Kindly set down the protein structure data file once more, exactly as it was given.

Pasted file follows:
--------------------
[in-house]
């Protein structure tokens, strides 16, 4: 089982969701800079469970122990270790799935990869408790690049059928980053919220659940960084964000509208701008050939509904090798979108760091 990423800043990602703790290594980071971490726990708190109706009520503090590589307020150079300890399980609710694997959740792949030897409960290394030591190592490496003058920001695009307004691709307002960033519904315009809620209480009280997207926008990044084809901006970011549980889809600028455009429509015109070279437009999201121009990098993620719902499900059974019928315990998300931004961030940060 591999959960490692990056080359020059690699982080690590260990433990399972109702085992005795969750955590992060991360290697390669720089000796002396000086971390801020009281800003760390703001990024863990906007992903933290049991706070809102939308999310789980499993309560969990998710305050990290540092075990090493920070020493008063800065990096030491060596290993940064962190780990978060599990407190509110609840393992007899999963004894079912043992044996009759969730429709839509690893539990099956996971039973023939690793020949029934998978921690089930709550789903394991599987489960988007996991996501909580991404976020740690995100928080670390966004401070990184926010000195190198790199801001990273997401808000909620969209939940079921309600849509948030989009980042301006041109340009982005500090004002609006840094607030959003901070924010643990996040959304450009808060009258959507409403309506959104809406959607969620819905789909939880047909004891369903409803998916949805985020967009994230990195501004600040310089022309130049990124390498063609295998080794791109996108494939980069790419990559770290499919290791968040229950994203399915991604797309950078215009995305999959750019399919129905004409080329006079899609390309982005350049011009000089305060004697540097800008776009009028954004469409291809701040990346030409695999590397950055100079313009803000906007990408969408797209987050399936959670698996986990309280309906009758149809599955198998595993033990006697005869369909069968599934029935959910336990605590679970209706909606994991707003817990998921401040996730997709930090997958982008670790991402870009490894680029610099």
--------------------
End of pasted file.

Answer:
[in-house]
């Protein structure tokens, strides 16, 4: 089982969701800079469970122990270790799935990869408790690049059928980053919220659940960084964000509208701008050939509904090798979108760091 990423800043990602703790290594980071971490726990708190109706009520503090590589307020150079300890399980609710694997959740792949030897409960290394030591190592490496003058920001695009307004691709307002960033519904315009809620209480009280997207926008990044084809901006970011549980889809600028455009429509015109070279437009999201121009990098993620719902499900059974019928315990998300931004961030940060 591999959960490692990056080359020059690699982080690590260990433990399972109702085992005795969750955590992060991360290697390669720089000796002396000086971390801020009281800003760390703001990024863990906007992903933290049991706070809102939308999310789980499993309560969990998710305050990290540092075990090493920070020493008063800065990096030491060596290993940064962190780990978060599990407190509110609840393992007899999963004894079912043992044996009759969730429709839509690893539990099956996971039973023939690793020949029934998978921690089930709550789903394991599987489960988007996991996501909580991404976020740690995100928080670390966004401070990184926010000195190198790199801001990273997401808000909620969209939940079921309600849509948030989009980042301006041109340009982005500090004002609006840094607030959003901070924010643990996040959304450009808060009258959507409403309506959104809406959607969620819905789909939880047909004891369903409803998916949805985020967009994230990195501004600040310089022309130049990124390498063609295998080794791109996108494939980069790419990559770290499919290791968040229950994203399915991604797309950078215009995305999959750019399919129905004409080329006079899609390309982005350049011009000089305060004697540097800008776009009028954004469409291809701040990346030409695999590397950055100079313009803000906007990408969408797209987050399936959670698996986990309280309906009758149809599955198998595993033990006697005869369909069968599934029935959910336990605590679970209706909606994991707003817990998921401040996730997709930090997958982008670790991402870009490894680029610099």